V. Asian Martial Arts and Indoor Games in September 2017: It was the highlight of my 2 years training in Turkmenistan.
News: German trainer minds her language to send Turkmen over the jumps, 18 September 15:01 Equestrian Jumping, Turkmenistan
Katharina JAKOB (GER) admits teaching Turkmen the skills of Equestrian Jumping has not been the only barrier she has had to clear in her time in Turkmenistan.For the past few years, the professional rider from Germany has been working to develop the sport of Equestrian Jumping in the build-up to the Ashgabat 2017 5th Asian Indoor and Martial Arts Games. Training local riders to jump their horses over fences in a country where the main sport is racing horses on the flat was one thing, getting over the language barrier another. JAKOB is confident all the hard work will reap rewards on 21 and 23 September when some of the world’s best jumpers compete at the spectacular Equestrian Centre in Ashgabat."It’s been a great experience and I really like the work over here," said JAKOB, who has been coming to Turkmenistan since 2010, prompted by her love of the native Akhal-Teke horse, which she breeds back home in Europe. "The people are very friendly and extremely open. That’s different to Germany, where people are a bit more dogmatic. What you teach, they will do. "We had some language problems in the beginning as the show jumping terminology in English is more than in Russian and the Russian terminology is more than in Turkmen. It cost half a year to determine what is what. "Sometimes now we use English or German words and the riders learn them as we have no word in Turkmen. Of course, why would they need a show-jumping term when they are riding in the mountains." The riders from Turkmenistan will compete on the Akhal-Teke horses as well as the bigger warm-bloods, which have been brought in from Europe for the competition. JAKOB added: "I’ve built up a riding school here for the past two years now to bring the European or English riding style to the Turkmen. "That’s the goal, to bring up the riders to a high level, and I was surprised as a lot of them have caught up very well and quickly. "It’s a big job to learn in a short time and it’s completely different as some of our horses have come from the race track. The horse itself also has to learn the switch from the race track to show jumping. "For the Games, the riders are a bit nervous. I’d say in the Akhal-Teke Cup they have got a normal, realistic chance of good results. "The other competition with the warm-blood horses, they are not so familiar with, having ridden the horses for only three weeks, so I hope they can deal with everything here. But I am very optimistic.”
ANS ig/ajr www.ashgabat2017.com
About my clinics:
I offer my clinics and training concept whole over the world to every body how is interested in understanding and implementing the ideas of modern and healthy style of riding in dressage and show jumping.
In the clinics are theoretical parts as well as the practical lessons. It depends on what you want and which riders/horses there are. It is a whole concept of working in hand, biomechanics, seat exercises and individual training exercises for the horse. In show jumping I work in groups with max. 5 riders. In dressage I train in single lessons - one by one.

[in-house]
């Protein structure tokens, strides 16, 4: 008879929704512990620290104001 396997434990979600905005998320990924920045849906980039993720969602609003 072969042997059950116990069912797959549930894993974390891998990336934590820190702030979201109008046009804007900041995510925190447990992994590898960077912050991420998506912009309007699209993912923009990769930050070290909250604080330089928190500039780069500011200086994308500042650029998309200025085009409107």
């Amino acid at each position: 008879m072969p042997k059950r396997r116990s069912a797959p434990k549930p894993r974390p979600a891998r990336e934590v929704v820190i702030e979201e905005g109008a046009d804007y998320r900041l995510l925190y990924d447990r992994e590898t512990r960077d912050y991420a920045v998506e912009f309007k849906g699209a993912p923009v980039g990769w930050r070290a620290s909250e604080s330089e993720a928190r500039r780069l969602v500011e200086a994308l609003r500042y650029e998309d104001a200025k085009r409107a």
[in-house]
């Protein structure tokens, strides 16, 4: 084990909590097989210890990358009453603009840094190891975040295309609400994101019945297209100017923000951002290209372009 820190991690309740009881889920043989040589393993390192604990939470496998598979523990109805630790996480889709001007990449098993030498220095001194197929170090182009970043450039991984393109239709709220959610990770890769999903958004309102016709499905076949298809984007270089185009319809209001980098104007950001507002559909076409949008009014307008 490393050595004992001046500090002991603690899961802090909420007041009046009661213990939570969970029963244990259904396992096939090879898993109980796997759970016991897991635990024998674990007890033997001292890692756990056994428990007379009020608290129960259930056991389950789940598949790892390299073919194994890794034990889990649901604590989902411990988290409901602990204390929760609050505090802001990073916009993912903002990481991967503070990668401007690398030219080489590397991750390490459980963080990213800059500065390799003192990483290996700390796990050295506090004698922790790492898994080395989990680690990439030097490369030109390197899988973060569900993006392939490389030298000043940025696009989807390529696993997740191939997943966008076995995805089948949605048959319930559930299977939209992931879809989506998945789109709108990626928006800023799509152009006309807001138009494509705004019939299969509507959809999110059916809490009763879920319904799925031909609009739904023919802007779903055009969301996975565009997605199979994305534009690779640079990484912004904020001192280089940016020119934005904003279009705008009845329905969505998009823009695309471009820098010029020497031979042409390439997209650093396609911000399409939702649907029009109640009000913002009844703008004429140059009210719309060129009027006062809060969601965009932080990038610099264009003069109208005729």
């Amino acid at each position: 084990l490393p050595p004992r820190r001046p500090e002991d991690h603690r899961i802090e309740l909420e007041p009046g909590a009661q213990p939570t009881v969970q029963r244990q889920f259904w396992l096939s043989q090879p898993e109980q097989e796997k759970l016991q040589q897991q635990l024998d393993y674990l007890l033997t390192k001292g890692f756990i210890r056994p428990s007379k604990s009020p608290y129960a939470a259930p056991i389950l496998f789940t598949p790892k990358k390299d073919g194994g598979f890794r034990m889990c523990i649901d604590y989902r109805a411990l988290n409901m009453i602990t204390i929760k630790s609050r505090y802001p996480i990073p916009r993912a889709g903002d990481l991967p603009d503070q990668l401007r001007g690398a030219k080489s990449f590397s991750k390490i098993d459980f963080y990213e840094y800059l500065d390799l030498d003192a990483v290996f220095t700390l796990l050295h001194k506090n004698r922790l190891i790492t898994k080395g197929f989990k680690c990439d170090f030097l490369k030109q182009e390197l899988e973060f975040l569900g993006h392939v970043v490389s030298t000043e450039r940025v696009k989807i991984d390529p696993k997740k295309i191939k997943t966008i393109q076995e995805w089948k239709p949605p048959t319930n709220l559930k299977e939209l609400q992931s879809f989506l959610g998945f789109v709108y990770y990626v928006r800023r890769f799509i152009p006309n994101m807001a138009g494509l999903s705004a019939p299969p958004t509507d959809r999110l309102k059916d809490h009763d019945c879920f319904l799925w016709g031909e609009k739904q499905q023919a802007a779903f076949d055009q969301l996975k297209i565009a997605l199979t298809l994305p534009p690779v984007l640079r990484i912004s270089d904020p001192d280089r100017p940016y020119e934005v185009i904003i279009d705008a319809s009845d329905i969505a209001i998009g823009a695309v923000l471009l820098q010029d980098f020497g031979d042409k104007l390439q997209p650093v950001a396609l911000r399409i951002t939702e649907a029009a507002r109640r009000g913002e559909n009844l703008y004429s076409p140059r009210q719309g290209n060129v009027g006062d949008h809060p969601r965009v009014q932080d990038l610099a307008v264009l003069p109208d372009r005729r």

The goal is to get a correctly trained, well balanced and motivated horse and a rider with a balanced smooth seat and a open mind for learn the correct aids to get a longterm partnership in equestrian sports.
Something general about clinics:
Clinics and lessons are extremely beneficial to a horse and rider's education, but they are different in several ways. A clinic is typically over 2-4 days long and full of education. In a clinic, you not only get your lessons, but you get all of the other riders' lessons as well. Another great benefit of a clinic is the opportunity to watch how the clinician works with various types of riders and horses. You will constantly be learning by watching everyone. These visual examples are priceless.
A clinic can be challenging for some, because there is an audience. You are out there being an example, what to do or not to do. But so is everyone else. Along with the spectators it becomes like a show feeling. This to me is excellent preparation for showing. A clinic is the ideal situation for that. Riders and horses will experience and deal with nerves and focus in a competition like situation.
During a clinic, there is lots of educational information being given in a short period of time. The riders and auditors need to be as open minded as possible to get the most out of it. Asking questions and taking notes is helpful. After the clinic, the riders and their trainers can put this new information into their lessons at home. The exercises can be ridden over and over at home until they are understood and perfected.
Clinics can also be great markers for improvement. I enjoy seeing riders and horses return constantly at clinics and seeing how they've improved. Over the years, it is very rewarding to really observe this. For many riders this can be a goal to work for or a marker. They can feel and see the progress they and their horses have made over a few years and clinics. It is a remarkably gratifying feeling!
Master class clinics: Clinics for trainers and teachers are wonderful to get inspiration for their teaching. Often you find new ways or words to teach what you've been teaching. It can be refreshing. You may find a totally new way to solve a problem.
Business Central Asia Magazine June-Edition 2016: